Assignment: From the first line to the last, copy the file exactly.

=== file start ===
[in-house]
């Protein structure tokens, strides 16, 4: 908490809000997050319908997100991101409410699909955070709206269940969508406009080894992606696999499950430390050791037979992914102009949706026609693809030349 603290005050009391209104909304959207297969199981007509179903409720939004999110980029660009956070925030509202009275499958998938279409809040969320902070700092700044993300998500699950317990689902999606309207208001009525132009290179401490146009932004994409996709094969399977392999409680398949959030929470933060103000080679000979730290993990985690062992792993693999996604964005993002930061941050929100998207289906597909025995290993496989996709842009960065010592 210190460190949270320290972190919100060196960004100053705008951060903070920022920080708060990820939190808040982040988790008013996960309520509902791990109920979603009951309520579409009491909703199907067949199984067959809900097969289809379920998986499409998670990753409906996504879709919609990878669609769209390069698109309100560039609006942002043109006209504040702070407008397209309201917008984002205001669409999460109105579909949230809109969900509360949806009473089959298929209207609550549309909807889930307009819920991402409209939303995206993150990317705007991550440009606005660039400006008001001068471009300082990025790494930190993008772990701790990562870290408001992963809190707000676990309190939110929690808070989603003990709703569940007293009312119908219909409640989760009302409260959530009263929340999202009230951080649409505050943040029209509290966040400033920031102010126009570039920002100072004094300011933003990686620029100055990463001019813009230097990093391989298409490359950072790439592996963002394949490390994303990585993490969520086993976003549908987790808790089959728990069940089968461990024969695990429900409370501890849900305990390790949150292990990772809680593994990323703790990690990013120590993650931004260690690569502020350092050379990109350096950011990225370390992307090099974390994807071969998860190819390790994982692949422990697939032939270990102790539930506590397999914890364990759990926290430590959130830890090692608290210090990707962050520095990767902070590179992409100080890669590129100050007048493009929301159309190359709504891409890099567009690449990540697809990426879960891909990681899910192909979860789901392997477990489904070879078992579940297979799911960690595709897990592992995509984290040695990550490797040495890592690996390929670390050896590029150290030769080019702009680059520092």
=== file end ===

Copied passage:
[in-house]
């Protein structure tokens, strides 16, 4: 908490809000997050319908997100991101409410699909955070709206269940969508406009080894992606696999499950430390050791037979992914102009949706026609693809030349 603290005050009391209104909304959207297969199981007509179903409720939004999110980029660009956070925030509202009275499958998938279409809040969320902070700092700044993300998500699950317990689902999606309207208001009525132009290179401490146009932004994409996709094969399977392999409680398949959030929470933060103000080679000979730290993990985690062992792993693999996604964005993002930061941050929100998207289906597909025995290993496989996709842009960065010592 210190460190949270320290972190919100060196960004100053705008951060903070920022920080708060990820939190808040982040988790008013996960309520509902791990109920979603009951309520579409009491909703199907067949199984067959809900097969289809379920998986499409998670990753409906996504879709919609990878669609769209390069698109309100560039609006942002043109006209504040702070407008397209309201917008984002205001669409999460109105579909949230809109969900509360949806009473089959298929209207609550549309909807889930307009819920991402409209939303995206993150990317705007991550440009606005660039400006008001001068471009300082990025790494930190993008772990701790990562870290408001992963809190707000676990309190939110929690808070989603003990709703569940007293009312119908219909409640989760009302409260959530009263929340999202009230951080649409505050943040029209509290966040400033920031102010126009570039920002100072004094300011933003990686620029100055990463001019813009230097990093391989298409490359950072790439592996963002394949490390994303990585993490969520086993976003549908987790808790089959728990069940089968461990024969695990429900409370501890849900305990390790949150292990990772809680593994990323703790990690990013120590993650931004260690690569502020350092050379990109350096950011990225370390992307090099974390994807071969998860190819390790994982692949422990697939032939270990102790539930506590397999914890364990759990926290430590959130830890090692608290210090990707962050520095990767902070590179992409100080890669590129100050007048493009929301159309190359709504891409890099567009690449990540697809990426879960891909990681899910192909979860789901392997477990489904070879078992579940297979799911960690595709897990592992995509984290040695990550490797040495890592690996390929670390050896590029150290030769080019702009680059520092």